I Hate Normal Flashcards: Towards a New Solution for Biblical Hebrew!

There, I said it!  I don’t like flashcards and I never did.  My loathing of these ubiquitous scraps of paper likely stems from my elementary school days, but now I can more clearly articulate why I don’t like them. 

Standard vocabulary flashcards don’t provide a context, and context is one of the most important building blocks for language acquisition.  Language, by its nature, is a contextual enterprise.  I could wax poetic for a considerable amount of time on why I don’t like (L1-L2) flash cards, but I will refrain.  The purpose of this post is to introduce something that I have been working on, Flash Scenes.  This venture began as the integrative project for my Masters in Religion degree at Gordon-Conwell Theological Seminary.

I have designed several images to help students learn classical Hebrew vocabulary.  I am a visual learner, and I wanted to create something that would aid students like me.  I am not exactly sure what I will do with all of the vocabulary images that I have created, but I thought I would share with you a set I designed to help students begin to master some basic biblical Hebrew prepositions.  I hope you enjoy!

(Click Here to access the  Hebrew Preposition Slides or click on the Language Resource tab on the top of the page).

p.s. I invite you, the readers of this blog, to use these images; however, I ask that you do not house these images on another webpage.  Instead of re-posting these images, please provide a hyperlink to this page.  Also, if you would like a higher resolution image, then feel free to email me.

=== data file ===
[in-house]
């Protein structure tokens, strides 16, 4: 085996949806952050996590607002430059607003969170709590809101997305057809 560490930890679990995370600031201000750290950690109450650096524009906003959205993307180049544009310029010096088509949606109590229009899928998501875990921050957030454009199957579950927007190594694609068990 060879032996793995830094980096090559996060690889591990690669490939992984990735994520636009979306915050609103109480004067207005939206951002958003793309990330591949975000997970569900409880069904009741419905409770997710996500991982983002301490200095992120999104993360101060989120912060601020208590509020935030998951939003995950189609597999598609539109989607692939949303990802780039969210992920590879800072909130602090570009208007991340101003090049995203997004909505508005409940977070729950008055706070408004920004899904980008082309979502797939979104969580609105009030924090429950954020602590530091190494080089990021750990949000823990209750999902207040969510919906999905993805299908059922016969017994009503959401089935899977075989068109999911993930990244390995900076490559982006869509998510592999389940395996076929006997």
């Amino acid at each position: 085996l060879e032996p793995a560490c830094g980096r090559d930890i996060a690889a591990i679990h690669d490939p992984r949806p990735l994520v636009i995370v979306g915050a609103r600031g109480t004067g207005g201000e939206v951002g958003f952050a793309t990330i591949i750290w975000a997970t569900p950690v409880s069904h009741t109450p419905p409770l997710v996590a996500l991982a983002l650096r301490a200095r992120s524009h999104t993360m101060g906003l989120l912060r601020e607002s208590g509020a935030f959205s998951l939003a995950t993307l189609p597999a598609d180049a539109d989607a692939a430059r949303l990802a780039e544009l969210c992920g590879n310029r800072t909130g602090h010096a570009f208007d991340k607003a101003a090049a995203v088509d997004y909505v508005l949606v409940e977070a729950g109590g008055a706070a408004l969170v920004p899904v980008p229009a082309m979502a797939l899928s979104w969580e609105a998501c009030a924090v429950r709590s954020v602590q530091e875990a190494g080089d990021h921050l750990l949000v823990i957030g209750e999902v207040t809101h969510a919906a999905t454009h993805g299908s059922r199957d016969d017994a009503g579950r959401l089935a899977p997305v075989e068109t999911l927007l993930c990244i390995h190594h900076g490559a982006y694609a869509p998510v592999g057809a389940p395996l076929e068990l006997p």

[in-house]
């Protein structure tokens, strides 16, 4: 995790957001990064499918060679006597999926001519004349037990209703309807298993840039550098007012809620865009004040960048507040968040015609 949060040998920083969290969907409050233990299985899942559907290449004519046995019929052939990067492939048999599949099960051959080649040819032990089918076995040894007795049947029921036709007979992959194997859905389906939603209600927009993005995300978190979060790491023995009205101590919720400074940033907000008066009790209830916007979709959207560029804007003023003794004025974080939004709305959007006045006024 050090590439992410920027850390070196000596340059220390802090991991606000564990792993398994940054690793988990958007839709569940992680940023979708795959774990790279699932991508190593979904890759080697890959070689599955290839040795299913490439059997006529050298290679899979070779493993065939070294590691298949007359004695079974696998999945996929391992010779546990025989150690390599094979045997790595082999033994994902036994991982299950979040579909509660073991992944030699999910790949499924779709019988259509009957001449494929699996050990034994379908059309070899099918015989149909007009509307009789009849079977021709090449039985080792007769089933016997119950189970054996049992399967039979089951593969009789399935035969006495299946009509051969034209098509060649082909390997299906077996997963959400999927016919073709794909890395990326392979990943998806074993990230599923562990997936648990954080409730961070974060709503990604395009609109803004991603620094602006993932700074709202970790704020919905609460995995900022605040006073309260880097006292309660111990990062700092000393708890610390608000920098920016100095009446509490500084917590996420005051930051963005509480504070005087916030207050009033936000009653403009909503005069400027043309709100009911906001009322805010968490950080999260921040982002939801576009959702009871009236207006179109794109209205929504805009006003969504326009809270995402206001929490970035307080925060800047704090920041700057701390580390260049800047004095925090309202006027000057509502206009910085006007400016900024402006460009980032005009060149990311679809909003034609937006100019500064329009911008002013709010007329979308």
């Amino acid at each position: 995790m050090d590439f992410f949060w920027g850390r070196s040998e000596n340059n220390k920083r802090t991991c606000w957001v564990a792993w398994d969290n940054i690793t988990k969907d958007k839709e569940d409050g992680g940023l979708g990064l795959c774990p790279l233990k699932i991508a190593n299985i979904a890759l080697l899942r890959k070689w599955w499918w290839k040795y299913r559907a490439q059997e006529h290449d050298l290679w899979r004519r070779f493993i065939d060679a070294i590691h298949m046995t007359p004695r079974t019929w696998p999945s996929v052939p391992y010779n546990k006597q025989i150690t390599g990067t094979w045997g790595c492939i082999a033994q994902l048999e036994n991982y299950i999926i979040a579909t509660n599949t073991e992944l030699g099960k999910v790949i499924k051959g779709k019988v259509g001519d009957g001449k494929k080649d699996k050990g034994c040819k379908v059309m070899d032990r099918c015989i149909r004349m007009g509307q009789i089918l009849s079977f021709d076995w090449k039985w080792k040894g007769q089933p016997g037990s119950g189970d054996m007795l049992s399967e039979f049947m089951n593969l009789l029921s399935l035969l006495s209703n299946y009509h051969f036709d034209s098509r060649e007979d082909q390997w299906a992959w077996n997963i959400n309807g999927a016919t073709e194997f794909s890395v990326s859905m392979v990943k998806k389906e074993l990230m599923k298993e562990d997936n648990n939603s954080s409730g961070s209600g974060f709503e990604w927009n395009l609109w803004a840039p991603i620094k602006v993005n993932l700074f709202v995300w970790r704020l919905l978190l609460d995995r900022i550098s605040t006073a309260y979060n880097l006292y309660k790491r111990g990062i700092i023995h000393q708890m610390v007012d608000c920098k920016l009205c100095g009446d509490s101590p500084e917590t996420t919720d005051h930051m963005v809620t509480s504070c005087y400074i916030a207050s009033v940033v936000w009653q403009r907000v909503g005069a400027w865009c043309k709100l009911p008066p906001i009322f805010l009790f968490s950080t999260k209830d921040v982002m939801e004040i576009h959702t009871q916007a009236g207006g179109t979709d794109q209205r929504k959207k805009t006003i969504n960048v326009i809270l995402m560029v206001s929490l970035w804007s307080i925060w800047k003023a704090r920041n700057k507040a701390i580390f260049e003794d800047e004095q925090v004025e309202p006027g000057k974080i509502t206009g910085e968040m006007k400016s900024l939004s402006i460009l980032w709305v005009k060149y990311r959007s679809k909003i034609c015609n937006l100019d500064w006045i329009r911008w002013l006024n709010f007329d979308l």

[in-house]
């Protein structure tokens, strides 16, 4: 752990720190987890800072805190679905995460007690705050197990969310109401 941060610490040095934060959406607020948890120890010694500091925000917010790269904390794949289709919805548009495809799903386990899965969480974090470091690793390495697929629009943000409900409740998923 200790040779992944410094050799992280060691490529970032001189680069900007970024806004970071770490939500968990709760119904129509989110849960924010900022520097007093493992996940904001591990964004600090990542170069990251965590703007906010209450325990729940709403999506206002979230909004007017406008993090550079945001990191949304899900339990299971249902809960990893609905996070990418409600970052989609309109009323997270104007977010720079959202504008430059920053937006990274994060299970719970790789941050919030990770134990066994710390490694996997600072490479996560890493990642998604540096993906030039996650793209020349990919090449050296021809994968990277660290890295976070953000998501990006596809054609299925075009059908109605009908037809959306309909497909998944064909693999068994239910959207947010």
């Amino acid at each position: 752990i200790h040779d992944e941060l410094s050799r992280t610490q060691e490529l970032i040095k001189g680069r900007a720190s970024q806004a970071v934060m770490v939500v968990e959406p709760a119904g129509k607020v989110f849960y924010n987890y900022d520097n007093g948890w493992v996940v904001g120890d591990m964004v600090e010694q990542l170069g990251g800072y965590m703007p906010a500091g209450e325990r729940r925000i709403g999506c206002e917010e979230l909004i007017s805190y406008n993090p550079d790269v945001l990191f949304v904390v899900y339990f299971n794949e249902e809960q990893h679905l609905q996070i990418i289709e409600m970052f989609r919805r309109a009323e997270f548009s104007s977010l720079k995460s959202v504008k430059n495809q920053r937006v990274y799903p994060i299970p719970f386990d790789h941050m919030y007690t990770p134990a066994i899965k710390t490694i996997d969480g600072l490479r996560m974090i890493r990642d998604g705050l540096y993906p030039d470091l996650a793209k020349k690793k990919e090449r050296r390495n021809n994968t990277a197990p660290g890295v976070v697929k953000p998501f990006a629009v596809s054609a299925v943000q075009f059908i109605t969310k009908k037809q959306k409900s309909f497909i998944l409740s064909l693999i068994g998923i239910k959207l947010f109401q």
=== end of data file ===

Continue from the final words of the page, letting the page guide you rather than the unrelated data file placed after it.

12 comments to I Hate Normal Flashcards: Towards a New Solution for Biblical Hebrew!

  • Adam Couturier

    Thanks, Ryan. I appreciate the compliment.

  • [...] This post was mentioned on Twitter by Adam Couturier, Adam Couturier. Adam Couturier said: Just posted some visual aids for learning Hebrew prepositions. Check it out http://tiny.cc/139sl [...]

  • Paul D.

    I can’t count how many times I’ve tried making flashcards and them abandoned them in my language studies. They’re just such a boring way to learn, and like you, I’m a visual learner and need to see the context and interconnectedness of words and concepts rather than just memorizing them by rote.

  • Adam Couturier

    Paul, thanks for stopping by my blog. I completely understand your frustrations. That image on the left of this post is only a sampling of the different vocab. aids that I have used over the years to learn Hebrew vocab. My hope is that vocabulary aquisition strategies (especially for dead languages) will take a big leap in the future.

    p.s. I love the avatar.

  • Adam, this happened to pop up in my Twitter feed just as I sat down with my Biblical Hebrew class. We looked through your sample and they were really pleased with what you’ve done.

    I have a medium-to-long-term project of producing similar “flashcards,” using photographs and clip art for about 400 vocabulary words (weighted both toward biblical frequency and communicative usefulness). When they’ve begun to come together, I’ll make sure to solicit some criticism from you and compare notes.